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How to Find a Therapist in 2017

The process to find a therapist can feel like online dating. It usually begins with a search- therapists near me, counselors near me, therapy for anxiety. You scroll through bright, happy websites full of professional photos of well-lit, smiling people. They all say pretty much the same thing. You’re stuck and I can help you. They have lots of buzzwords. Change. Transform. Holistic. Wellness. Some list a fee or insurance networks they accept. Many don’t. It can seem like there’s no real difference between them. But there is, and it’s not something you can see from a website. It’s their personality.

How to Find a Good Therapist

After all the effort you’ve put into finding a therapist, it’s tempting to pick the first one who calls you back. But it’s worth it to find a therapist who really gets you. Studies show that the relationship you have with your therapist is the biggest predictor of success in therapy. It’s not the methods- results show that the therapy method doesn’t matter so much.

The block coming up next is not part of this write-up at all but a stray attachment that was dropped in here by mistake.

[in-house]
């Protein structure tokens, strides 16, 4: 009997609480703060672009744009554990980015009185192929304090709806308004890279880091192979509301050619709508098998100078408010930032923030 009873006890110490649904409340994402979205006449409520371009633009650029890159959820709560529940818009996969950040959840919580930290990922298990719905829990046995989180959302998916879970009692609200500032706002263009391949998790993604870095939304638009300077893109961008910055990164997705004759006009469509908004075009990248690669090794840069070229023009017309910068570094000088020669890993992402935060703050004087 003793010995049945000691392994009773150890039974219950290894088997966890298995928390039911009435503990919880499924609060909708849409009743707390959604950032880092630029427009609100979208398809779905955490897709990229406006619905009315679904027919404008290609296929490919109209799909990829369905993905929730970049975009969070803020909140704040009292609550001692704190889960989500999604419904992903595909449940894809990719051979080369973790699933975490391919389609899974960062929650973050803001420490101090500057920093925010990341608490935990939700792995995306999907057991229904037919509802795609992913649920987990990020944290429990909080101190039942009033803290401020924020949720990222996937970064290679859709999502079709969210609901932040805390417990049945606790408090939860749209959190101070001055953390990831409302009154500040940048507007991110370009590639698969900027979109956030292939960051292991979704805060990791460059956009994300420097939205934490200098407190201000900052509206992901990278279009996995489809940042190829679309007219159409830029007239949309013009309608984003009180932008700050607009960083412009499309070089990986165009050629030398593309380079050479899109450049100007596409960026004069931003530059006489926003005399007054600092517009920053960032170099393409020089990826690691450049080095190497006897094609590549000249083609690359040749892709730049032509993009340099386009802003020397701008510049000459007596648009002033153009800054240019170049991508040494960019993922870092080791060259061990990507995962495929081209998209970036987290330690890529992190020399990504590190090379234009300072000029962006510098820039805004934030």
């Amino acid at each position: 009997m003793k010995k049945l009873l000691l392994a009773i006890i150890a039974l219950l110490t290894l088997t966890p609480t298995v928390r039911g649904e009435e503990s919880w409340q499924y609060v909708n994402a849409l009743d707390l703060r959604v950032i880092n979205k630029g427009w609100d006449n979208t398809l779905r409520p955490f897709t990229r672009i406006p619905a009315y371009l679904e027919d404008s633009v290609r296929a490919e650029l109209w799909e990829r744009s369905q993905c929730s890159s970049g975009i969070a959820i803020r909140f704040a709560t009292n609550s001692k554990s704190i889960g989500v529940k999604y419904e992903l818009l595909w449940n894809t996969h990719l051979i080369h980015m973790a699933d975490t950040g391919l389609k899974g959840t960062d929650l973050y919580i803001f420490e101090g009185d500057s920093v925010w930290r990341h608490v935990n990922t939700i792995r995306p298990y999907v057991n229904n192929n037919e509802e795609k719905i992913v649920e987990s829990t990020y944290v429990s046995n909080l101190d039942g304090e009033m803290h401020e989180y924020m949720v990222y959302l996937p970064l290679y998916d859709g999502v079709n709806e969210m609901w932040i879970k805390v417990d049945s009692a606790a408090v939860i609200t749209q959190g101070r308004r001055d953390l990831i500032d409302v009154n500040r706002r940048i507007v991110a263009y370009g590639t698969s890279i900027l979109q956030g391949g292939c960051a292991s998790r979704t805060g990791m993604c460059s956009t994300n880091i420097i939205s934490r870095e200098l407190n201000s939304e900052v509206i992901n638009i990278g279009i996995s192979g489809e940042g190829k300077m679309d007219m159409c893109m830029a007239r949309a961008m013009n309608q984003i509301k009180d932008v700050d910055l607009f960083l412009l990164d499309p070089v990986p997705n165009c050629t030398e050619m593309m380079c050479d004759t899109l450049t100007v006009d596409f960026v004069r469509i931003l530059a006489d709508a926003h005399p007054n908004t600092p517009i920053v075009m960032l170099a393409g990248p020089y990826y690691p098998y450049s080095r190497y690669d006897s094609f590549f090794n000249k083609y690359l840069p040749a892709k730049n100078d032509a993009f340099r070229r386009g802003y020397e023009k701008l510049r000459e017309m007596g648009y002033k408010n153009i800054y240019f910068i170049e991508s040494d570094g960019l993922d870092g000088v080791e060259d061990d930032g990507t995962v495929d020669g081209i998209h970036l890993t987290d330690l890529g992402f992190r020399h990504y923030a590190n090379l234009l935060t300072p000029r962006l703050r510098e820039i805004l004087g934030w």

Treat the first session or consultation like a first date- it’ll probably be a bit awkward and you don’t really know each other but you’re trying to see if it’s a good fit and trying to make a positive first impression while being authentic about your experiences and struggles.

Find a Therapist Who Offers A Consultation

Many therapists offer a free initial consultation so you’re not dropping over a hundred dollars on someone you don’t want to see again. A free consultation is a great way to find a therapist you really get along with. While many consultations are limited to only 15-20 minutes, that should be enough time to see if you want to get deep with that person.

9 Signs You’ve Found The One:

*note: many of these signs reference California legal and ethical standards for therapists with a state license and may not apply in other states.